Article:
Mission Statement: I draw my inspiration from animation pioneers, fashion designers, comic artists, even poets. The key to my works is to “Think outside the Box.” My focus is to not become a carbon copy of what’s already out there. I design t-shirts, I do art on shoes, I co-direct animation, all while writing and drawing comics. With that said, my working knowledge in each of these fields make it easy for me to mix and match these worlds to create an entirely new world of my own, setting myself aside from other artists.

Corey Davis

Thomas Washington

Dogon Krigga

Sarah Macklin

 

Black Super Hero Magic Mama Director Stan Brown to sit on Panel Following Play Preview

USC's Stan Brown directs Black Super Hero Magic Mama

Winner of the Trustus Theatre Playwrights Festival

Preview with gallery opening and panel presentation Thursday, August 3rd

to benefit The Jasper Project

Actor, director, professor - Stan Brown

Actor, director, professor - Stan Brown

As part of our panel presentation on inclusivity in the Columbia arts community on Thursday night we are honored to have Stan Brown. Stan Brown is a Professor in the Department of Theatre and Dance at USC, and is a voice specialist in both the Graduate Professional Actor Training Program and the Undergraduate Actor Training Program, but he is also director of the Trustus Playwright Festival winning play, Black Super Hero Magic Mama, by Inda Craig-Galvan.
 
Stan earned his MFA in Acting from the University of South Carolina in 1989.  While at USC, Stan was named a graduate acting fellow at the Shakespeare theatre in Washington D.C., where he received the core of his classical actor training. 
 
Stan began his work in university teaching at the University of Warwick in  Coventry England where he taught acting and was a post graduate researcher in Contemporary Shakespearean Performance (exploring concepts, interpretation and development in director Peter Brook's body of work, with the Royal Shakespeare Company, as intentional artistic responses to relevant social, political, and cultural realities).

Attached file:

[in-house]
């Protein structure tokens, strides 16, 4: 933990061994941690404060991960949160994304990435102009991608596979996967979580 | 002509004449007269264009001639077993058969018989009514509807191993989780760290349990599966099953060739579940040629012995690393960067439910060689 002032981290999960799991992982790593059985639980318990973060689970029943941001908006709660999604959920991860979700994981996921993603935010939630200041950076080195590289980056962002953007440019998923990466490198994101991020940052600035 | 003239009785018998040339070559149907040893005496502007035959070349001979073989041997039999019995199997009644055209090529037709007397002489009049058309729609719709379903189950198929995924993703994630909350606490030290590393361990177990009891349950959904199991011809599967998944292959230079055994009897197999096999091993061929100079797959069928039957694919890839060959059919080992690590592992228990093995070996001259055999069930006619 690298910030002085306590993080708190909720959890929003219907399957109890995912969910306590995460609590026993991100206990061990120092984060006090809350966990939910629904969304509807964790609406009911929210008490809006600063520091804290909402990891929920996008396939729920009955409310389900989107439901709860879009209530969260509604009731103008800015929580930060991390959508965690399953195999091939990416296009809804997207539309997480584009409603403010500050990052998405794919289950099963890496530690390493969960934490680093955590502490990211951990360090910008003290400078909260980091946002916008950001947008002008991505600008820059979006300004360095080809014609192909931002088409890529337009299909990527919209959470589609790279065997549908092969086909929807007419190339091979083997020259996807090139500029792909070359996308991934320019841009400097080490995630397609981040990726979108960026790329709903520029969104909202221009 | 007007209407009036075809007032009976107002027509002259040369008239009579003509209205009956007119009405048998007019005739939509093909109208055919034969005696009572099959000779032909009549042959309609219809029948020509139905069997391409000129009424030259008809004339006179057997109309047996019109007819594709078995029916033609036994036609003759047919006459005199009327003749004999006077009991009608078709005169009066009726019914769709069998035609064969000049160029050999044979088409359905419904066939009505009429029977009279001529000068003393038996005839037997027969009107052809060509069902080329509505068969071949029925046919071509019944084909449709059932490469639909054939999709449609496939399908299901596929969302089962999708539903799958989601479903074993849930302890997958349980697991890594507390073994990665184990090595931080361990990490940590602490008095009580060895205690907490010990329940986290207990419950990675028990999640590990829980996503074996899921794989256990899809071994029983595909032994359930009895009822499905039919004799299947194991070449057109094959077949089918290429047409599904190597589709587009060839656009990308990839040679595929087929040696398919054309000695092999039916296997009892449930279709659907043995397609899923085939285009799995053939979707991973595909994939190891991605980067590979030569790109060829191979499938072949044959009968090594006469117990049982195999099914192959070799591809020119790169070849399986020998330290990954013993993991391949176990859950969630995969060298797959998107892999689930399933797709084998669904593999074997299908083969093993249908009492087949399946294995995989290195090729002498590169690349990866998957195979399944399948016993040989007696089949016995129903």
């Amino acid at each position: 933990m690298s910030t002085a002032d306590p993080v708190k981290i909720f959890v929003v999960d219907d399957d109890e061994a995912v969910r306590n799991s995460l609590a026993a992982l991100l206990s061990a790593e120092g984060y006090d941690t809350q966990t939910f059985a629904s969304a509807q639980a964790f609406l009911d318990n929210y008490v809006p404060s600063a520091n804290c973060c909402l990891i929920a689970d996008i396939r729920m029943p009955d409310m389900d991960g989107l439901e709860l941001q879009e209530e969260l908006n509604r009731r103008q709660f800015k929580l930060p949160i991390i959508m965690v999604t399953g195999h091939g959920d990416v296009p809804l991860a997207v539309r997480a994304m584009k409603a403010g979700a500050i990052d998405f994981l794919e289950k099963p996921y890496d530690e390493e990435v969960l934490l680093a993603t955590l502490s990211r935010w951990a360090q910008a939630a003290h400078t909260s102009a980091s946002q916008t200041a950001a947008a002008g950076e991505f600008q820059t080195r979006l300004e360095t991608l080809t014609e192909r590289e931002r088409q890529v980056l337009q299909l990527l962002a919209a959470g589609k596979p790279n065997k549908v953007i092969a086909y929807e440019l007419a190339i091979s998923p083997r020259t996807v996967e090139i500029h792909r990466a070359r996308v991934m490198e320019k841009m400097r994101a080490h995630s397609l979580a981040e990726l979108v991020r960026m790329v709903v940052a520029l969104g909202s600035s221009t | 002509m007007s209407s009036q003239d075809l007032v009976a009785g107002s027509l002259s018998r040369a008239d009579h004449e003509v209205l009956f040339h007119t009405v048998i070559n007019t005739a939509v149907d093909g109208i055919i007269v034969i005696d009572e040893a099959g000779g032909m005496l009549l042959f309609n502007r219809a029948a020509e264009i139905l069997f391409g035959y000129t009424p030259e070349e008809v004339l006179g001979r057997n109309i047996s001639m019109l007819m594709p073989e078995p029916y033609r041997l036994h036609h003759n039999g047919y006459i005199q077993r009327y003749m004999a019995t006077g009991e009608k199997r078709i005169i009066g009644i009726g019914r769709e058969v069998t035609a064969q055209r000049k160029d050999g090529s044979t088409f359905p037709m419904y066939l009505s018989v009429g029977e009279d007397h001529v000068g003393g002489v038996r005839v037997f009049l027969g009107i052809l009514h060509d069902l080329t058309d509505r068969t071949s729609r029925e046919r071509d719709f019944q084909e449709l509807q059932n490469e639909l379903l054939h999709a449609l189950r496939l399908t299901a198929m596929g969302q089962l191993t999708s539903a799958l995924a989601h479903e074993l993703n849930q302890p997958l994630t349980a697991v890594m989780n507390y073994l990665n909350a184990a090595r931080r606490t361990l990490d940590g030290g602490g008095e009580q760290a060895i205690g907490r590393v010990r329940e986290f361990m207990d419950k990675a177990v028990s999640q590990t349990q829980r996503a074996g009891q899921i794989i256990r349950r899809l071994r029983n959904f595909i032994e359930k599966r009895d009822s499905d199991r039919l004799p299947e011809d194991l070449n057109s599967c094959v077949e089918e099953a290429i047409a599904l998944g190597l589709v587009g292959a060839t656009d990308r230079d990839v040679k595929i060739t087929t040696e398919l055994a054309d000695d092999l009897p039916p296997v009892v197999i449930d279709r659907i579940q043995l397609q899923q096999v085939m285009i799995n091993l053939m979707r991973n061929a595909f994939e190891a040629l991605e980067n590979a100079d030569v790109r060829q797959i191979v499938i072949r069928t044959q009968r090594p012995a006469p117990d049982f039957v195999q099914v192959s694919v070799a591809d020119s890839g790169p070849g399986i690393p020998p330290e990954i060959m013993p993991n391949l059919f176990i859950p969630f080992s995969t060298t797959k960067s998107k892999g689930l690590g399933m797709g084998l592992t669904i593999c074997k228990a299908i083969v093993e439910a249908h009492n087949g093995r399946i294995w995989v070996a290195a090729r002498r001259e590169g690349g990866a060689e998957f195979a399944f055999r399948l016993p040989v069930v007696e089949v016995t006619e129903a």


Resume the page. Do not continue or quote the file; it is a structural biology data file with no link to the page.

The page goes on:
In the UK Stan was invited to work with the Voice Department at the RSC by Cicely Berry, RSC Director of Voice.  This training and experience initiated Stan's ongoing explorations into perceptions and impacts of 'culture' on voice and speech training for the actor.  He maintains an active professional relationship with the RSC's voice department and, specifically, Ms. Berry's work in voice.
 
Apart from his work as a teacher, voice/dialect coach and director Stan has worked as a professional actor both here in the US and in the United Kingdom in theatre, film, television and radio for 30 years.  Some of his credits include featured roles on NBC's Homicide: Life On the Street, and recurring roles on In the Heat of the Night and the critically acclaimed I’ll Fly Away.  In film, Stan co-starred in Robby Benson's Modern Love and appeared opposite Calista Flockhart, Matthew Perry, Dave Chapelle, and Christine Baranski in the cult film, Getting IN, the directorial debut of Doug Liman (Director of Swingers, Bourne Identity, Mr & Mrs Smith).

Brown also played the title role in the 2015 film, the Bespoke Tailoring of Mister Bellamy, for which he won Best Actor in a Short Drama at the 2016 Breckinridge Film Festival.

Tickets https://squareup.com/store/the-jasper-project/item/black-super-hero-magic-mama-jasper-preview-night

Featuring Cedric Umoja - Curator for Thursday Night's Exhibit and Panel

Visual Artist Cedric Umoja

Visual Artist Cedric Umoja

On Thursday, August 3rd, The Jasper Project will present the first east coast preview of the new play Black Super Hero Magic Mama by Inda Craig-Galvan, accompanied by an art exhibit curated by visual artist Cedric Umoja comprised exclusively of art by Black artists from Columbia, SC, and followed by a panel presentation, moderated by poet Joy Priest, addressing the state of inclusivity in the Columbia arts community.

Among the artists exhibiting and participating in the panel are Dogon Krigga, Henry H. Henderson, Sarah Macklin, Thomas Washington, Asia Ca, and Corey Davis. Poets Monifa Lemon and Jennifer Bartell and play director Stan Brown will also participate in the panel which will immediately follow the presentation of the play in its entirety.

The event starts with a reception for the artists at 6:30, with the play at 7:30 and the panel following the play. Tickets are $15 inclusive, (non-preview tickets will be $25), and are available at www.jasperproject.org. Everything takes place at Trustus Theatre.